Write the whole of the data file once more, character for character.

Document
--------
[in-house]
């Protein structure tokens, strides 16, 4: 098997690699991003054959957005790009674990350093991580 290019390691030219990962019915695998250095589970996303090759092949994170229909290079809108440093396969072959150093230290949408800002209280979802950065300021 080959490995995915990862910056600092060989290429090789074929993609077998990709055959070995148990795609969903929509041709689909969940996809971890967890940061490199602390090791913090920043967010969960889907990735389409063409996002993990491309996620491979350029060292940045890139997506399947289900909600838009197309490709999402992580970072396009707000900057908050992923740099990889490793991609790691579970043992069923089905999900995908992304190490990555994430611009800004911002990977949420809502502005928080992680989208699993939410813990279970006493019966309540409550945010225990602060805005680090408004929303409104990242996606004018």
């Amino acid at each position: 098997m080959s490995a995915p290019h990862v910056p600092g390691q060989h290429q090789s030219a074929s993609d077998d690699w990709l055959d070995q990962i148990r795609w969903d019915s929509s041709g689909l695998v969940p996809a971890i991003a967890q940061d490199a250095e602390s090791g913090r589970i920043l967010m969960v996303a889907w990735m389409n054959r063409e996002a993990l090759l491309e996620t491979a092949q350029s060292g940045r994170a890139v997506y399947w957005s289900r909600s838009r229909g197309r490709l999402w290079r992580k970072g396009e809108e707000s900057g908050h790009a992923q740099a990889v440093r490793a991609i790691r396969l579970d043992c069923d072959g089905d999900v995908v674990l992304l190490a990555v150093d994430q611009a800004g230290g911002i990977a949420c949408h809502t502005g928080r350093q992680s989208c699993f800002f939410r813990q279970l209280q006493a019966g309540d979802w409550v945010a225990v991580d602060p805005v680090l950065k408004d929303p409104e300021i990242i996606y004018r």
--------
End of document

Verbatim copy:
[in-house]
């Protein structure tokens, strides 16, 4: 098997690699991003054959957005790009674990350093991580 290019390691030219990962019915695998250095589970996303090759092949994170229909290079809108440093396969072959150093230290949408800002209280979802950065300021 080959490995995915990862910056600092060989290429090789074929993609077998990709055959070995148990795609969903929509041709689909969940996809971890967890940061490199602390090791913090920043967010969960889907990735389409063409996002993990491309996620491979350029060292940045890139997506399947289900909600838009197309490709999402992580970072396009707000900057908050992923740099990889490793991609790691579970043992069923089905999900995908992304190490990555994430611009800004911002990977949420809502502005928080992680989208699993939410813990279970006493019966309540409550945010225990602060805005680090408004929303409104990242996606004018």
């Amino acid at each position: 098997m080959s490995a995915p290019h990862v910056p600092g390691q060989h290429q090789s030219a074929s993609d077998d690699w990709l055959d070995q990962i148990r795609w969903d019915s929509s041709g689909l695998v969940p996809a971890i991003a967890q940061d490199a250095e602390s090791g913090r589970i920043l967010m969960v996303a889907w990735m389409n054959r063409e996002a993990l090759l491309e996620t491979a092949q350029s060292g940045r994170a890139v997506y399947w957005s289900r909600s838009r229909g197309r490709l999402w290079r992580k970072g396009e809108e707000s900057g908050h790009a992923q740099a990889v440093r490793a991609i790691r396969l579970d043992c069923d072959g089905d999900v995908v674990l992304l190490a990555v150093d994430q611009a800004g230290g911002i990977a949420c949408h809502t502005g928080r350093q992680s989208c699993f800002f939410r813990q279970l209280q006493a019966g309540d979802w409550v945010a225990v991580d602060p805005v680090l950065k408004d929303p409104e300021i990242i996606y004018r």